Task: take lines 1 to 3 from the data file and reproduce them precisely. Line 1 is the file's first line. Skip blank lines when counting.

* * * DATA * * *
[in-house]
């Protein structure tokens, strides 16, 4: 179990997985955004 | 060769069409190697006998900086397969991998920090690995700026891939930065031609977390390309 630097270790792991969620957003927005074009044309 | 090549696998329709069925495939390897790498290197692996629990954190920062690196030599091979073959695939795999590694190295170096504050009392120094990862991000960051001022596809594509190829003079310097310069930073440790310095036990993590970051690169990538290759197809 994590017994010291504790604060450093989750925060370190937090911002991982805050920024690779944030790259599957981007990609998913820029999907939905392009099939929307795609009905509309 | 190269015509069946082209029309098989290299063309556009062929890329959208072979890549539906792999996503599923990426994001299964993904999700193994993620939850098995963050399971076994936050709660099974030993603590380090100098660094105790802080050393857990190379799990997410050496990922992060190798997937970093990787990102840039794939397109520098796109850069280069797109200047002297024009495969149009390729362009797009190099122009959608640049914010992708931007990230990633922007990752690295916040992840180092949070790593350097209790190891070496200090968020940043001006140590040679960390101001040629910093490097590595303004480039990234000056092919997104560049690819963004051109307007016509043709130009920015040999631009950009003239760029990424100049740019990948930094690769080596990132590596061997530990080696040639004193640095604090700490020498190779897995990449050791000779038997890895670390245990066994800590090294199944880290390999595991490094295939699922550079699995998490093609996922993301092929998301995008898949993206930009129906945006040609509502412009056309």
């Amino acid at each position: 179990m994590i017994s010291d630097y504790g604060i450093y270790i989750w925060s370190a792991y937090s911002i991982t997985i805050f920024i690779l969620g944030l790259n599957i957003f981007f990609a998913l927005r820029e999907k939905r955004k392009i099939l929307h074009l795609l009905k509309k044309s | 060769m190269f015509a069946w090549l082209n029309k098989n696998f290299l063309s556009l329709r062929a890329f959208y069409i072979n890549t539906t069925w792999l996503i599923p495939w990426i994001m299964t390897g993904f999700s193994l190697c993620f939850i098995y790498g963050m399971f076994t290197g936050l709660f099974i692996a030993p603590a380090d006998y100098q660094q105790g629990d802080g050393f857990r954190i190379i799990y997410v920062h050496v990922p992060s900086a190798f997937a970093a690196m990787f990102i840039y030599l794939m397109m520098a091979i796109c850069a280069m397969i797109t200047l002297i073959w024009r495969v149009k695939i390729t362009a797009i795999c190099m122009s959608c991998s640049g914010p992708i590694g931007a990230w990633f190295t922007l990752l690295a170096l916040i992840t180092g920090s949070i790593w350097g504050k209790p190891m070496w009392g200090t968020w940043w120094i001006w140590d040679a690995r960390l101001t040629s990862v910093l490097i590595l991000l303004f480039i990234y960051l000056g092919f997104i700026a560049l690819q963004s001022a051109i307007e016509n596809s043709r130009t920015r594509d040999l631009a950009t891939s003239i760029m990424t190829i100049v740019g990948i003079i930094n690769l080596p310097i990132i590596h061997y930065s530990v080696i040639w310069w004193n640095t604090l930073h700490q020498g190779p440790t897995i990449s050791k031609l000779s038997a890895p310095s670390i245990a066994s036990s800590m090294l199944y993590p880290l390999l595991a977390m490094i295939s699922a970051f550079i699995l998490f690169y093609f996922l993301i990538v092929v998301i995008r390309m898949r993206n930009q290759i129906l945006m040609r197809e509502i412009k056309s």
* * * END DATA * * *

[in-house]
């Protein structure tokens, strides 16, 4: 179990997985955004 | 060769069409190697006998900086397969991998920090690995700026891939930065031609977390390309 630097270790792991969620957003927005074009044309 | 090549696998329709069925495939390897790498290197692996629990954190920062690196030599091979073959695939795999590694190295170096504050009392120094990862991000960051001022596809594509190829003079310097310069930073440790310095036990993590970051690169990538290759197809 994590017994010291504790604060450093989750925060370190937090911002991982805050920024690779944030790259599957981007990609998913820029999907939905392009099939929307795609009905509309 | 190269015509069946082209029309098989290299063309556009062929890329959208072979890549539906792999996503599923990426994001299964993904999700193994993620939850098995963050399971076994936050709660099974030993603590380090100098660094105790802080050393857990190379799990997410050496990922992060190798997937970093990787990102840039794939397109520098796109850069280069797109200047002297024009495969149009390729362009797009190099122009959608640049914010992708931007990230990633922007990752690295916040992840180092949070790593350097209790190891070496200090968020940043001006140590040679960390101001040629910093490097590595303004480039990234000056092919997104560049690819963004051109307007016509043709130009920015040999631009950009003239760029990424100049740019990948930094690769080596990132590596061997530990080696040639004193640095604090700490020498190779897995990449050791000779038997890895670390245990066994800590090294199944880290390999595991490094295939699922550079699995998490093609996922993301092929998301995008898949993206930009129906945006040609509502412009056309």
């Amino acid at each position: 179990m994590i017994s010291d630097y504790g604060i450093y270790i989750w925060s370190a792991y937090s911002i991982t997985i805050f920024i690779l969620g944030l790259n599957i957003f981007f990609a998913l927005r820029e999907k939905r955004k392009i099939l929307h074009l795609l009905k509309k044309s | 060769m190269f015509a069946w090549l082209n029309k098989n696998f290299l063309s556009l329709r062929a890329f959208y069409i072979n890549t539906t069925w792999l996503i599923p495939w990426i994001m299964t390897g993904f999700s193994l190697c993620f939850i098995y790498g963050m399971f076994t290197g936050l709660f099974i692996a030993p603590a380090d006998y100098q660094q105790g629990d802080g050393f857990r954190i190379i799990y997410v920062h050496v990922p992060s900086a190798f997937a970093a690196m990787f990102i840039y030599l794939m397109m520098a091979i796109c850069a280069m397969i797109t200047l002297i073959w024009r495969v149009k695939i390729t362009a797009i795999c190099m122009s959608c991998s640049g914010p992708i590694g931007a990230w990633f190295t922007l990752l690295a170096l916040i992840t180092g920090s949070i790593w350097g504050k209790p190891m070496w009392g200090t968020w940043w120094i001006w140590d040679a690995r960390l101001t040629s990862v910093l490097i590595l991000l303004f480039i990234y960051l000056g092919f997104i700026a560049l690819q963004s001022a051109i307007e016509n596809s043709r130009t920015r594509d040999l631009a950009t891939s003239i760029m990424t190829i100049v740019g990948i003079i930094n690769l080596p310097i990132i590596h061997y930065s530990v080696i040639w310069w004193n640095t604090l930073h700490q020498g190779p440790t897995i990449s050791k031609l000779s038997a890895p310095s670390i245990a066994s036990s800590m090294l199944y993590p880290l390999l595991a977390m490094i295939s699922a970051f550079i699995l998490f690169y093609f996922l993301i990538v092929v998301i995008r390309m898949r993206n930009q290759i129906l945006m040609r197809e509502i412009k056309s």